Thursday, September 29, 2011

Good Sex and Bad Sex

Contemporary society has a fairly standard understanding of "Bad Sex"

There is Rape - "Lack of consent may result from either forcible compulsion by the perpetrator or an incapacity to consent on the part of the victim (such as persons who are asleep, intoxicated, otherwise mentally helpless or under-aged).

There is Consentual Unwanted Sex - This is described as sex engaged in for reasons other than desire for sex: "to get him to love her, for a hug of physical closeness, to be popular, to prove her worth, to gain sexual experience." On this line of thought, "...virtually all prostitution, phone sex, nude dancing, etc. is unwanted sexual activity by definition, since these workers require payment."
Finally, there is Consensual and Wanted but Unequal Sex  typically, the measuring stick for whether or not a sex act is equal is sexual pleasure: do both parties have orgasms?

Okay - There are a million types of wrong to this, IMHO.

Or, at least in my own opinion, from my own experience, in terms of the type of sex acts which were most traumatic to most enjoyable.

The most traumatic experiences were completely consensual - I was sober, I was naive, I had low self-esteem. What was involved was overt declarations that I was physically attractive, mentally titillating, that he was in love. I slept with him. Naturally, everything changed the next morning...he fucked off. What was so awful about this was that he, my friends, everyone else said that I was silly for being upset. Moreover, being upset at having been deceived and hence treated inconsiderately was interpreted as "love" and thus pathetic.

The second most traumatic experiences I had were also consensual - by this time, I was not so naive, I just wanted physical and personal gratification. At the same time, what upset me was that I did not specifically tell the person: "Right, you don't have to lead me on. You do realize I just want to fuck." Thus, although I had not been "tricked," I felt as though my sexual partner felt gratification in having tricked me. Additionally irritating was that (these were friends) my partner was quite aloof and different subsequently. Thus, I did not necessarily want anything from sex. I certainly, though, did not want to have given something I did not actually consent to giving (an ego-boost at having pulled) and I did not want sex to deteriorate a relationship.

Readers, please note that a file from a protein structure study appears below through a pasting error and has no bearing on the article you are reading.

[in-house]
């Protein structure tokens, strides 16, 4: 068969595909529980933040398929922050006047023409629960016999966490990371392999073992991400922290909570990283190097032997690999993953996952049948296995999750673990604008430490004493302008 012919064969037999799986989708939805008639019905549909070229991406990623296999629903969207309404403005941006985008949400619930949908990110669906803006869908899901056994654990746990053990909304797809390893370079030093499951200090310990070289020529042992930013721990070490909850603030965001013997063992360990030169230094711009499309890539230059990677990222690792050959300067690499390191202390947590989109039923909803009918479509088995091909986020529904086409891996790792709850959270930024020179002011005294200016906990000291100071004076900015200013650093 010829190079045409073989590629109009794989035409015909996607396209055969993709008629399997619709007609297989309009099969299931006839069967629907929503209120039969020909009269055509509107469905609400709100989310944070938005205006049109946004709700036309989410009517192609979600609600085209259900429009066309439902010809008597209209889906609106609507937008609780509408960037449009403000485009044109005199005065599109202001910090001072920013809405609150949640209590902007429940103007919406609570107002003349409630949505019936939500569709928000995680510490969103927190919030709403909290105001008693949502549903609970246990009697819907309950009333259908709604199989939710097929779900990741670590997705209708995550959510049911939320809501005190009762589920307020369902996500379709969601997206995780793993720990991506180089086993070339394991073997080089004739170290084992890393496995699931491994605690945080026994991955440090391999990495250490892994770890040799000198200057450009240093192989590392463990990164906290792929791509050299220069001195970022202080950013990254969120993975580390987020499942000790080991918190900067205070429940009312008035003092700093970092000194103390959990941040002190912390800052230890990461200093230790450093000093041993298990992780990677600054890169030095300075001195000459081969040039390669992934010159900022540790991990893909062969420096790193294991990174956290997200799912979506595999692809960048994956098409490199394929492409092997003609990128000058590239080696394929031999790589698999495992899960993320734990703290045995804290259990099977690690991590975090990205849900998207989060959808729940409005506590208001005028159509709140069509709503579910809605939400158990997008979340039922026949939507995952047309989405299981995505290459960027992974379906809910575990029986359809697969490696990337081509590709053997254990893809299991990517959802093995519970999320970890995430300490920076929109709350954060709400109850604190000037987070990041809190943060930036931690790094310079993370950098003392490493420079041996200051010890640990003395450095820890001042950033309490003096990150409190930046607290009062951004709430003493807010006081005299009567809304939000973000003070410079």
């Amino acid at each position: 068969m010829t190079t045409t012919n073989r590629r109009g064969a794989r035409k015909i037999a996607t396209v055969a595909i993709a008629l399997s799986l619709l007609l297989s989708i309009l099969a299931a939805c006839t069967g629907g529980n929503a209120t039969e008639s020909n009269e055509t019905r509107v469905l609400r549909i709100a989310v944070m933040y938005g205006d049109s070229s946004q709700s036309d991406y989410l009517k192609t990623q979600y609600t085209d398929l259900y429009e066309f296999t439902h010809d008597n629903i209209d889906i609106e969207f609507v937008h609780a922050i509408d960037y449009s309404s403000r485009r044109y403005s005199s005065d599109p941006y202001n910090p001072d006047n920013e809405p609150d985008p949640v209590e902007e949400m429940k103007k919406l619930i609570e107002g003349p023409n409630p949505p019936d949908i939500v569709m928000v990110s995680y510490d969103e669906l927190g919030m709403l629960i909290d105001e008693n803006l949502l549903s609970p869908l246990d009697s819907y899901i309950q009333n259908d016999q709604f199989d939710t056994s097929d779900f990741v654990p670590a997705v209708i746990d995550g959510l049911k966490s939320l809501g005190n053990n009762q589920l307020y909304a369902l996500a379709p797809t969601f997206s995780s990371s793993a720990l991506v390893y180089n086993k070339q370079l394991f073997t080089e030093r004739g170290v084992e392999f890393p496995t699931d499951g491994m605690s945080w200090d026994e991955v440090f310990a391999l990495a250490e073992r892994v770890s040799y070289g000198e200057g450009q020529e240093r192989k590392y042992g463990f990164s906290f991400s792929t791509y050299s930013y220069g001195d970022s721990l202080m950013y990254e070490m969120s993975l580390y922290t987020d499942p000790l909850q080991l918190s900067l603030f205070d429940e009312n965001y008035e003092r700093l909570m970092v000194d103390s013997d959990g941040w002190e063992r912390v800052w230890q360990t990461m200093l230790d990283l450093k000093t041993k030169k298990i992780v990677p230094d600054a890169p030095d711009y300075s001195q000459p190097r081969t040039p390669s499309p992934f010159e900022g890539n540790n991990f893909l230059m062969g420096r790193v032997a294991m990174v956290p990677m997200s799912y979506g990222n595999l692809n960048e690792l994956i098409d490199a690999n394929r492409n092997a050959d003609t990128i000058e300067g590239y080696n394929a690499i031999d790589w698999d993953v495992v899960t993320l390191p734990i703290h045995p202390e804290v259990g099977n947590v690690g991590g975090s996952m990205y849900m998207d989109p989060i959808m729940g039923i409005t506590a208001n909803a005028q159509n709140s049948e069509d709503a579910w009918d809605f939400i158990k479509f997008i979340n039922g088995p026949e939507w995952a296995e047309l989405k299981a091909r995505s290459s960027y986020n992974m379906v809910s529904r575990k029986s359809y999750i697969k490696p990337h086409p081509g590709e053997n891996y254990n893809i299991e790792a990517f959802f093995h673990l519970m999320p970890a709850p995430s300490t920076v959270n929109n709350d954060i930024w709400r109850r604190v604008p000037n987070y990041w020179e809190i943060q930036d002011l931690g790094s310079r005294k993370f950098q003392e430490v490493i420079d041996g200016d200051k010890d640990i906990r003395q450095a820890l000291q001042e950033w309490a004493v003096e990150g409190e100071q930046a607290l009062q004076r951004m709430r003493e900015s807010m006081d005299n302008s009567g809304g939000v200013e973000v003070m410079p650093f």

The third most traumatic experiences were sex acts which I experienced as expressions of love but were not experienced as expressions of love by the other person. This was normally sex with a boyfriend during the end-stages of the relationship. I'm not blaming the boyfriend - I think the relationship began genuinely - he sincerely believed that I was special and that he was in love with me. I sincerely believed that he was special, and I was in love with him. The relationship corroded because of fear of commitment/contact from a former partner/life generally being a mess/the fact that I continued to work as an escort. This might have been the most traumatic; but it wasn't his fault (IE, he didn't consciously try to hurt me) - it really was my own fault for remaining within the relationship when I knew and he knew implicitly it was over.

The fourth most traumatic experiences were rape. I was raped once while traveling abroad. I believe they would have been most traumatic had they been unprotected or violent - ie, had the acts physically jeapordised my own health or safety.

But honestly, use of physical force for consent was less traumatic than emotional or mental coercion to consent--I remained mentally detached from the act; I was not complicit in the act. The perpetrator did not use anything other than my body. I had not given him anything. Had I not feared for my own safety, they would not have been traumatic at all. Once I was safe, I felt a sense of exhileration. I bought watermelon and laughed and laughed and laughed.

There was sex I engaged in out of love - which was enjoyable but dangerous - particularly outside of long term and committed relationship.

There was sex I engaged in because I was being paid. This was overwhelmingly enjoyable, and it ranged from general detachment with a sociological fascination at the client to a sense of bounded connectedness to something quite similar to the final experience I'll write about -- a client paid, took me for drinks and dinner, then told me I could do whatever I wanted. At minimum, payment made all of these sex acts completely consensual. 

The most positive sexual experiences I have had have been those which were engaged in for reasons other than gratification or attention or love, or that were explicitly purchased. What I mean by this is - they were serendipitous experiences in which I was traveling and met a stranger who had no interest in sleeping with me. We talked. There was a sense of connectedness, perhaps fantasy-based, perhaps context-specific. They let me sleep on their couch, they took me out to dinner. They did all of this without any expectation that I would engage in physical intimacy with them. In these cases, I consented part as a sign of value for their kindness and sincerity and personality and uniqueness, in part because I wanted to imprint that transient relationship on both of our minds and bodies with sex, through a kind of momentary intimacy and connectedness.

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